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regular nights of experimental, electronics,
radiophonics, diy, lofi, noise
weird pop, randomness ...
experiments and inventions from the underground since 2001
in cambridge, uk
Since 19th April we have been resident in small artspace The Frontroom in Gwydir St, Cambridge. Starting with kleeep-a-kleeep 'House Music' and continuing with 'sole possession' an experimental and accumulating installation by possible area, Bad Timing's associated visual project, which continues until 31 May.
As part of the residency, Pete UM will play a free pre-pub/beer festival gig within the installation at The Frontroom, this Friday 24th May, open 7-9pm, with live set from 8pm. Free entry/donations. Bring a battery-powered FM radio, which you can also donate to the spares and repairs box which is part of the installation.
Join the Bad Timing mailing list for updates.
Since forming in 2002, The Dead Rat Orchestra have played regularly throughout the UK and internationally, always attempting to react or interact with their surroundings and the people and ideas that they come across - often crafting each performance for the particular space in which they find themselves (from former abattoirs to churches, concert halls to coppice woods and Cambridge venues from CB2, The Shop, Jesus Lane and Amphis at Wysing Arts Centre).
‘Acutely haunting and occasionally brutal’, and neither entirely composed nor improvised, their music is always focused on the freedom to play. A framework of ideas or sounds is created, but the exact form of a piece is never derived from these.`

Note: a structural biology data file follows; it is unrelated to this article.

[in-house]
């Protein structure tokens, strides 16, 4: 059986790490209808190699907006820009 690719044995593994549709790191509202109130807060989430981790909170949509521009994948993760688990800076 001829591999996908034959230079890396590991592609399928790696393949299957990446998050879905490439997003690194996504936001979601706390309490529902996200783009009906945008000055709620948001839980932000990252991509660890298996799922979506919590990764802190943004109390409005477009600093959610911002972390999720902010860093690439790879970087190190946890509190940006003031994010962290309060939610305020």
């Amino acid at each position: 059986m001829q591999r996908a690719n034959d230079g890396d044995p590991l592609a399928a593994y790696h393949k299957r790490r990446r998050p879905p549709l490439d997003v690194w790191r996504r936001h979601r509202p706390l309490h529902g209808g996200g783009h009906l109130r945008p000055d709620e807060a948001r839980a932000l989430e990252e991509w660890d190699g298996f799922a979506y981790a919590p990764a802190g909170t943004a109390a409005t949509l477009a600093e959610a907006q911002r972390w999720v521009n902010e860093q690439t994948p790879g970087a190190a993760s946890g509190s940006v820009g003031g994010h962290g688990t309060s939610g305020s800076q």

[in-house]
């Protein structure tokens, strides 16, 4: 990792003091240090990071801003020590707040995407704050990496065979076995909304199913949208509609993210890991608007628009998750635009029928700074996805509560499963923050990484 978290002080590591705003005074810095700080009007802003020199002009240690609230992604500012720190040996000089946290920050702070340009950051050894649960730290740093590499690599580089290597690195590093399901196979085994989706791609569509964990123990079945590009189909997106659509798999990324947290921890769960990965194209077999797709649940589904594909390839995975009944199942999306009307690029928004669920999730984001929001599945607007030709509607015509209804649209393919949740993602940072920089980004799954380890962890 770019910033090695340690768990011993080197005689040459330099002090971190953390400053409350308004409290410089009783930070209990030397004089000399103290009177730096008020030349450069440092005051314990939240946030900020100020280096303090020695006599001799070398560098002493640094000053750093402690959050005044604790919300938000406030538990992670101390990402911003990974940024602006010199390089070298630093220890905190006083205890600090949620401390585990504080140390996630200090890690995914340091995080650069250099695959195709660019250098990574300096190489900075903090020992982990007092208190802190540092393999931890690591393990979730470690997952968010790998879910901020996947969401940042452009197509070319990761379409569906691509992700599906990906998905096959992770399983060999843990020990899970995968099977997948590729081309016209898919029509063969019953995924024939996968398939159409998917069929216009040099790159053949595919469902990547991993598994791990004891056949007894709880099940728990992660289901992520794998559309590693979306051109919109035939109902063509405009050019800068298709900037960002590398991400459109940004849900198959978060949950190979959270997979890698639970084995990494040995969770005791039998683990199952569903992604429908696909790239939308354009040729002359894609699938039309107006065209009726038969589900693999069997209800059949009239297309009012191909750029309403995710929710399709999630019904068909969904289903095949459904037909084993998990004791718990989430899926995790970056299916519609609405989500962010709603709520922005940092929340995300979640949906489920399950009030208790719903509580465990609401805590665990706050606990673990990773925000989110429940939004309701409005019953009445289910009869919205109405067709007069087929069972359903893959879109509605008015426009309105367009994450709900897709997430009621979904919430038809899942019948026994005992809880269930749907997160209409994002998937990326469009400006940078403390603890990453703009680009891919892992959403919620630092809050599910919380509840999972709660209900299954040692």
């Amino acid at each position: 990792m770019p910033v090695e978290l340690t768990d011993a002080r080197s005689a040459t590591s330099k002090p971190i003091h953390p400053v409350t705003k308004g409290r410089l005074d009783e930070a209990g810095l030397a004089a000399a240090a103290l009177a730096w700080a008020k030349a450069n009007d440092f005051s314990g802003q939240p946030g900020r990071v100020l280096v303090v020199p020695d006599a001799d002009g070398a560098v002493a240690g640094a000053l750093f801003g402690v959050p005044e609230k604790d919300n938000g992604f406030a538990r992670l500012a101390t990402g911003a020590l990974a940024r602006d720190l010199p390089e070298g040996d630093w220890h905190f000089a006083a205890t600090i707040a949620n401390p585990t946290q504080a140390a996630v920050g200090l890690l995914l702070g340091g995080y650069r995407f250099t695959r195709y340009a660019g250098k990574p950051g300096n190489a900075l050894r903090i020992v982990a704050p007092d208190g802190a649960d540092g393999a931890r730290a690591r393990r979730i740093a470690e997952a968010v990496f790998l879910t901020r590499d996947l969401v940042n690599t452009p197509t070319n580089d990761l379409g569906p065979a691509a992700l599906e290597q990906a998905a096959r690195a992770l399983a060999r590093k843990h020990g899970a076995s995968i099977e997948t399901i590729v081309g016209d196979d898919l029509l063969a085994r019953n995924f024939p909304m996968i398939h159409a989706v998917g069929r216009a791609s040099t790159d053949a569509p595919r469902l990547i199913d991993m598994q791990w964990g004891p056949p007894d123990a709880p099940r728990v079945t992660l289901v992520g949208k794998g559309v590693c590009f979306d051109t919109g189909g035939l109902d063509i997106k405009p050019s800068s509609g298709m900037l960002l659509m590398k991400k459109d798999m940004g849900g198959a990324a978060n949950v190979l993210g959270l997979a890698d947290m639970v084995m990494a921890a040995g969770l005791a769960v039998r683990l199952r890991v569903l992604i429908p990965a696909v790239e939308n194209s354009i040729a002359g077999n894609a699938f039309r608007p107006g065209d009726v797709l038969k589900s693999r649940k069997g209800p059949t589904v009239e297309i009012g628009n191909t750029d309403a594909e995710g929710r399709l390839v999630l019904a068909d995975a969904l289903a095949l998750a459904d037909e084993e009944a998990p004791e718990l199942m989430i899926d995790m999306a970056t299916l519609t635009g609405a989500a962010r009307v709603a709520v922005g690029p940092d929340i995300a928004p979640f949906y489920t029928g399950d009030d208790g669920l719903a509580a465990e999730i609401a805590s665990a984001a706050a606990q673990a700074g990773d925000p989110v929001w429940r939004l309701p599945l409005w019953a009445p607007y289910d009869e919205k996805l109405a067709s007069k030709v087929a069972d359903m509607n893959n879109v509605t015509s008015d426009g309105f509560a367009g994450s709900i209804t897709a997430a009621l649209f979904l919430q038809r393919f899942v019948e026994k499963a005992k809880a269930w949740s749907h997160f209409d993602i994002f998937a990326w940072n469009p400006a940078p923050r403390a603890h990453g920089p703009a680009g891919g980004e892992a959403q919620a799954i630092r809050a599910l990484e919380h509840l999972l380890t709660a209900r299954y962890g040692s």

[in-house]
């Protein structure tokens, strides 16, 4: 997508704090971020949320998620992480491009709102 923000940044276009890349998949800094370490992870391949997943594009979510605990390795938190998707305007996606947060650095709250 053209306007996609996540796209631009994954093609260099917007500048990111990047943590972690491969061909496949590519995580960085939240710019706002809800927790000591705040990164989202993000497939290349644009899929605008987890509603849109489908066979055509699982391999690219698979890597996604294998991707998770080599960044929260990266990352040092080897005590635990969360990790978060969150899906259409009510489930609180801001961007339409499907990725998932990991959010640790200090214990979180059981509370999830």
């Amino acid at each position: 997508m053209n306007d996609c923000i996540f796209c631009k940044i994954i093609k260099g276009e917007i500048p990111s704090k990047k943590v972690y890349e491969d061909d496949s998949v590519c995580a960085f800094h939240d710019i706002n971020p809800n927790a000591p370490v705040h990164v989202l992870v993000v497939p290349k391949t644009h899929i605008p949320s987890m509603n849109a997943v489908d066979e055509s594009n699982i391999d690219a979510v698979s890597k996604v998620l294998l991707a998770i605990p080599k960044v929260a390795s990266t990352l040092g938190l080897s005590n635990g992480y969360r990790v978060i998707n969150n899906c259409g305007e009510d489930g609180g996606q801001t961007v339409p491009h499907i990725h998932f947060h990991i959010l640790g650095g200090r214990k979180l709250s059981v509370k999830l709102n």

Dead Rat Orchestra play a special live soundtracking event in support of their new project and forthcoming album release ‘The Guga Hunters Of Ness’.
The album was originally recorded as the soundtrack to Intrepid Cinema's critically acclaimed BBC Documentary The Guga Hunters of Ness, which follows the journey of ten men from the community of Ness on the Isle of Lewis as they embark on a traditional hunt for gannets. Utilising their customarily unconventional instrumentation to create precarious and powerful abstract-folk, the trio of Daniel Merrill, Robin Alderton and Nathaniel Mann have come up with a powerful score, with compositions seeded in hours of study of Hebridean folk song.
Cambridge-based acoustic guitarist C Joynes uses a heavy thumb-led finger-picking technique that harks back to traditional country-blues and early ragtime, however, he uses this technique to explore alternative melodic traditions: the English folk-tune; North and West African music; elements of classical Indian music; proto-minimalist and impressionist music.
Plays 'iranian zither strategy'.